Here's a salute to four NH grown plants that feel just as comfortable in colder weather as we Granite Staters do in an old flannel shirt.

4 NH Grown Plants That Love The Cold

If there's one message that I'd like to convey above all others, it's in defense of and in support for kale.

For almost 40 years, I thought that it belonged back in the 1980's fulfilling it's duty as a liner for the salad bar. Bitter beyond belief, it wasn't suitable for man nor beast.

THEN, on one fateful October afternoon, I had it fresh out of the garden after a frost had hit. I swear it almost tastes like cotton candy compared to the flavor of my preconceived notions.

The best way to prepare it, (if you don't want it raw in a salad) is with a little bit of olive oil sauteed in a pan. Much like spinach, a gigantic pile of it will cook down to a thin layer of deep green deliciousness.

Have you ever driven for 5 straight hours directly North? I'm willing to bet that if you were still allowed to do so, chances are you'd be right in the middle of a broccoli farm.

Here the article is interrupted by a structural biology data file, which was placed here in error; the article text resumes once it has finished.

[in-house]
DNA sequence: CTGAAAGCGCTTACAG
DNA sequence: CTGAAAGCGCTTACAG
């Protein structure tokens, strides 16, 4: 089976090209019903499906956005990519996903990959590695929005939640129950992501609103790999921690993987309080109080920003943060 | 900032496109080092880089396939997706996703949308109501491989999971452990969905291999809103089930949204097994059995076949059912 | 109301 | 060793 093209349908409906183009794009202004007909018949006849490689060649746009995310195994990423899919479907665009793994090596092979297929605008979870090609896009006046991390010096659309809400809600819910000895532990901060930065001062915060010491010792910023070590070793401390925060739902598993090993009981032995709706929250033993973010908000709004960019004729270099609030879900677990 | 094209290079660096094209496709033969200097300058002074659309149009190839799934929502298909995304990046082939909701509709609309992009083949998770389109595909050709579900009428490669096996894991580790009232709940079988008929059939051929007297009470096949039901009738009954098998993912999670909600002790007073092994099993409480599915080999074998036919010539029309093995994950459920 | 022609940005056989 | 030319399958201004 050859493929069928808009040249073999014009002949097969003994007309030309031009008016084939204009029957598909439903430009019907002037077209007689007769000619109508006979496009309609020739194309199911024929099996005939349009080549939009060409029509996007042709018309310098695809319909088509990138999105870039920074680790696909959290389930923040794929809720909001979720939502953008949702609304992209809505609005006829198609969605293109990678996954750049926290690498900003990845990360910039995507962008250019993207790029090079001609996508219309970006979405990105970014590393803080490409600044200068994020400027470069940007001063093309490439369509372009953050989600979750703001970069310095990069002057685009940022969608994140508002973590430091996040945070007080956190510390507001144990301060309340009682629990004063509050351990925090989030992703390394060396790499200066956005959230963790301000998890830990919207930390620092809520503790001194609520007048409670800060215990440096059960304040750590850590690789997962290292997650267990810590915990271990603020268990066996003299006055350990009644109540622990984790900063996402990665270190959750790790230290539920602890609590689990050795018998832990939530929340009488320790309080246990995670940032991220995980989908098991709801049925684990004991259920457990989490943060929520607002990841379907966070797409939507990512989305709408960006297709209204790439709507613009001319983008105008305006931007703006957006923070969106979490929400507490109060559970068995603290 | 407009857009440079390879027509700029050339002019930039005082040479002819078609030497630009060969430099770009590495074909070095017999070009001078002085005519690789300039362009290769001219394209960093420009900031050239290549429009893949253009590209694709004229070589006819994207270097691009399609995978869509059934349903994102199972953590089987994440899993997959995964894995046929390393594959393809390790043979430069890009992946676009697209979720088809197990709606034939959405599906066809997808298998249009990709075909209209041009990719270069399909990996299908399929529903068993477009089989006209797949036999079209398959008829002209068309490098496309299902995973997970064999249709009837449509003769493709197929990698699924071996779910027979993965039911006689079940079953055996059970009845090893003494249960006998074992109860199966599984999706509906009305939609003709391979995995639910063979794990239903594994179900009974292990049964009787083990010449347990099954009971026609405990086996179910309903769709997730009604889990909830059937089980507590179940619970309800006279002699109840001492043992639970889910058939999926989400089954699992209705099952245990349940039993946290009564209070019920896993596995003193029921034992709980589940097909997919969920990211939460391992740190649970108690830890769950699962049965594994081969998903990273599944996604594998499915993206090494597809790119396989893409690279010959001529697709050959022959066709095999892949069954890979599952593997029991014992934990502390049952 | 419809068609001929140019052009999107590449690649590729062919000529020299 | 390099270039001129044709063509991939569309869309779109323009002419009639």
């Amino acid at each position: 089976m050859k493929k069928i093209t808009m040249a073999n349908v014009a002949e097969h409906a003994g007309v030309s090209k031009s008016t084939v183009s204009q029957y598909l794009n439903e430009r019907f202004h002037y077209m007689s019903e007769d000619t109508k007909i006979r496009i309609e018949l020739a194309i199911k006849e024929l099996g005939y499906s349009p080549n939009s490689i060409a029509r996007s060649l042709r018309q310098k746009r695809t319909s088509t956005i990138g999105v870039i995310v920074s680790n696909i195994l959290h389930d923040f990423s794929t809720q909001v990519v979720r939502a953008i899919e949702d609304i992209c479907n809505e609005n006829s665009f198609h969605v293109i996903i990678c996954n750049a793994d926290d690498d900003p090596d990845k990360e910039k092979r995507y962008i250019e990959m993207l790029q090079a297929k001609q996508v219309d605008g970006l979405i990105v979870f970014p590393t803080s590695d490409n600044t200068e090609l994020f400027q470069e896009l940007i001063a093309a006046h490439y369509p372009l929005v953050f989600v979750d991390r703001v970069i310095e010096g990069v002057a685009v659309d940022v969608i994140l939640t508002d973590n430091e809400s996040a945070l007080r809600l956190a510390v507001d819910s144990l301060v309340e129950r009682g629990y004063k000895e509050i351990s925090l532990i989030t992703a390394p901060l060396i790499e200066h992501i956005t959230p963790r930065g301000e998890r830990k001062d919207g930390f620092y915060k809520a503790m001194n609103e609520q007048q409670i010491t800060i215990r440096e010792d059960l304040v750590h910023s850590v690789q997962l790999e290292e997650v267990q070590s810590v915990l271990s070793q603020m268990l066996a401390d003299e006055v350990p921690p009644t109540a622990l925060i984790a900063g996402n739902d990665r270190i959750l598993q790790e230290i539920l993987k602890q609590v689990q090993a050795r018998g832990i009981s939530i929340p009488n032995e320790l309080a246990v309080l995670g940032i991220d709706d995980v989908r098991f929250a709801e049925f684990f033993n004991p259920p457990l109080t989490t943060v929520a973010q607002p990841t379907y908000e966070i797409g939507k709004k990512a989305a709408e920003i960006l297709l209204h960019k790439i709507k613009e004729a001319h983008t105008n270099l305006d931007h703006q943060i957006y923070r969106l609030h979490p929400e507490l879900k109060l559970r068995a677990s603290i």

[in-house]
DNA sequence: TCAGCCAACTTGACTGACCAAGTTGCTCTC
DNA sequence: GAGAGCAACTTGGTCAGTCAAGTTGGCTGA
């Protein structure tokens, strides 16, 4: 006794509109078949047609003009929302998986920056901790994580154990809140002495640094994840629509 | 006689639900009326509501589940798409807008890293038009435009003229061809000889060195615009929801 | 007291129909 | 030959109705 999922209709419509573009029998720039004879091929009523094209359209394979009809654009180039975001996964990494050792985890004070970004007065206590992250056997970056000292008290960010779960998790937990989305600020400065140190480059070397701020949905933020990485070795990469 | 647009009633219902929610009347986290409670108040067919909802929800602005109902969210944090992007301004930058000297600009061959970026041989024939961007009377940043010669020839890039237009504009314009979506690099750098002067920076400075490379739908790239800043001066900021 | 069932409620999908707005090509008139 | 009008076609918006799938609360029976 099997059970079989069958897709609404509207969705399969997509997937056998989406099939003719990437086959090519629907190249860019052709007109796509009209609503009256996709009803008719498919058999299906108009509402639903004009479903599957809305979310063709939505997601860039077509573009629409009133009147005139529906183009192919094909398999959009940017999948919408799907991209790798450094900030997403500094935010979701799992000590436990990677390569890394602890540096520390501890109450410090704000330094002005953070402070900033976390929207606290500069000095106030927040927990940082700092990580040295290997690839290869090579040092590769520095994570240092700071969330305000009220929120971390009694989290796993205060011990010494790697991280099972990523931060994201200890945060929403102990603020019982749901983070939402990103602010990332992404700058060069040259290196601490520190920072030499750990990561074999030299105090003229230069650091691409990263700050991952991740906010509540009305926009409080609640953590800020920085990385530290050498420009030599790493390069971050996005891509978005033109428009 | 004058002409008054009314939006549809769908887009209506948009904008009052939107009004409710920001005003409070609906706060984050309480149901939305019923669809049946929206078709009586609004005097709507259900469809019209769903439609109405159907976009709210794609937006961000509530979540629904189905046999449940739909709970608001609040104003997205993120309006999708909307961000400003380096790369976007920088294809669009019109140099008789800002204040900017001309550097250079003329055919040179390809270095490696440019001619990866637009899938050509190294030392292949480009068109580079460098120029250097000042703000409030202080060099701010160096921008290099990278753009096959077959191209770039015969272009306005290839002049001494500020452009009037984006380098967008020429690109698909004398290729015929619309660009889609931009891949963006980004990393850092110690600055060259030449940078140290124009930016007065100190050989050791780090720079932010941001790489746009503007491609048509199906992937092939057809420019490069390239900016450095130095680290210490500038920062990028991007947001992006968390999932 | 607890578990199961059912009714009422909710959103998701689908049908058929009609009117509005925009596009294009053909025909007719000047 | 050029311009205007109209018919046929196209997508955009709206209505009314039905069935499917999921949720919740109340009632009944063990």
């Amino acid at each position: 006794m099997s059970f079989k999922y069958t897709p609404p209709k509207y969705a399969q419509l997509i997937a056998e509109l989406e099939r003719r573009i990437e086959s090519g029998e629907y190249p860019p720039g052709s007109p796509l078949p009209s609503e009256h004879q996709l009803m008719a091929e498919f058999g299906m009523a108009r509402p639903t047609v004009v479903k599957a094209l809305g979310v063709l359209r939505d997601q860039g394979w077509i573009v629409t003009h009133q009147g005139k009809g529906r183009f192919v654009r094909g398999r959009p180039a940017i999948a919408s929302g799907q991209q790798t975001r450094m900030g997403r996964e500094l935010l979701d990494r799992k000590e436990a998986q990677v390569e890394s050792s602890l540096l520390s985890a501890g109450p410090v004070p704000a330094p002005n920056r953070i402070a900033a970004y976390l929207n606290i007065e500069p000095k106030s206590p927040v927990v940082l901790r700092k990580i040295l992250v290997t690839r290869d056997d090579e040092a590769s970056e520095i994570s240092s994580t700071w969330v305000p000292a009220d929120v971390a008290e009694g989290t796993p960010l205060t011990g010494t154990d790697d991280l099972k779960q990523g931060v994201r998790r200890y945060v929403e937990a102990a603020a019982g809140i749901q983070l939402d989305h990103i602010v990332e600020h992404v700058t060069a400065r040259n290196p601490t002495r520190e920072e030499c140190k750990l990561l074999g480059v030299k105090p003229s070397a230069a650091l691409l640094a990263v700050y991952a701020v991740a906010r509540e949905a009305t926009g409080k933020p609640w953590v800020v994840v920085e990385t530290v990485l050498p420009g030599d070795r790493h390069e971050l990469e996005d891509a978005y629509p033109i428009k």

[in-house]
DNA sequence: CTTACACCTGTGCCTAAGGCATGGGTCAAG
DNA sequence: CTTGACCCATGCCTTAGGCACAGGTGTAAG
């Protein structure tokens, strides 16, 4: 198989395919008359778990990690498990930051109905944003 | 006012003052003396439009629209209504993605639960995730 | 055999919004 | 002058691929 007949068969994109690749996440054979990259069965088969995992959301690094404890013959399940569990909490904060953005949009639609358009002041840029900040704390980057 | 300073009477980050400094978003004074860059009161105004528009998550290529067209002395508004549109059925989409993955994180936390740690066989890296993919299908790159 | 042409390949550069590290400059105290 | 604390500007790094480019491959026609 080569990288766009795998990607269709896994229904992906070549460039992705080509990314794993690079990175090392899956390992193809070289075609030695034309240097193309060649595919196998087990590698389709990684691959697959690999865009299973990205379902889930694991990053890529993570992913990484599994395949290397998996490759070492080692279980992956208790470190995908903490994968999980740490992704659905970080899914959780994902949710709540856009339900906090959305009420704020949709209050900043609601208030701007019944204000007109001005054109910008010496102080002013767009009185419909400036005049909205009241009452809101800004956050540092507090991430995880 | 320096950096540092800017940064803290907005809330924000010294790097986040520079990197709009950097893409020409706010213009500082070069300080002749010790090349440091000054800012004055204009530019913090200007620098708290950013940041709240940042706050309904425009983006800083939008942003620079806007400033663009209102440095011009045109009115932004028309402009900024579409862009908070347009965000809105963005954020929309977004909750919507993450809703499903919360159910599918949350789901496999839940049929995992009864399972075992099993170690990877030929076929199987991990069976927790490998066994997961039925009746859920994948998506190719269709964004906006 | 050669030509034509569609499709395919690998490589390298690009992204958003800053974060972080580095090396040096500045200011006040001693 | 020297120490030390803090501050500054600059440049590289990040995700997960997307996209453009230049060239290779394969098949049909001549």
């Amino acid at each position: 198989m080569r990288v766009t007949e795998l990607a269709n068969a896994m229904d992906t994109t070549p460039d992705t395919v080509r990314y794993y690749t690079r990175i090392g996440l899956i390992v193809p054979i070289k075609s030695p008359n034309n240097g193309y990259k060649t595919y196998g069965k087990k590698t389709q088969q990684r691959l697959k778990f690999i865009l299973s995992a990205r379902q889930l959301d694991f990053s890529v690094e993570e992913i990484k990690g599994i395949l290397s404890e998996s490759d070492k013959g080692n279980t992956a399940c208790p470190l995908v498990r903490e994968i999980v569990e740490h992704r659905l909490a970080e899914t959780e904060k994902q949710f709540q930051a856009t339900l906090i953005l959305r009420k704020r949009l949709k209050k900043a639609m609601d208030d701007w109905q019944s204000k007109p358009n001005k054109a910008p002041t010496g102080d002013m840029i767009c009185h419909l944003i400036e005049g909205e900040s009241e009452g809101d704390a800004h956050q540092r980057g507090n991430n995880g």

There's a good reason for that. It thrives in cooler weather and will survive the harshest conditions that a winter in Quebec can dish out, while still tasting great in a dish of it's own.

Similar to kale, I contend that the flavor of parsley improves once exposed to the icy elements as well.

I'd love to write about chrysanthemums but, alas, you can eat them, so I'm at a loss for words.

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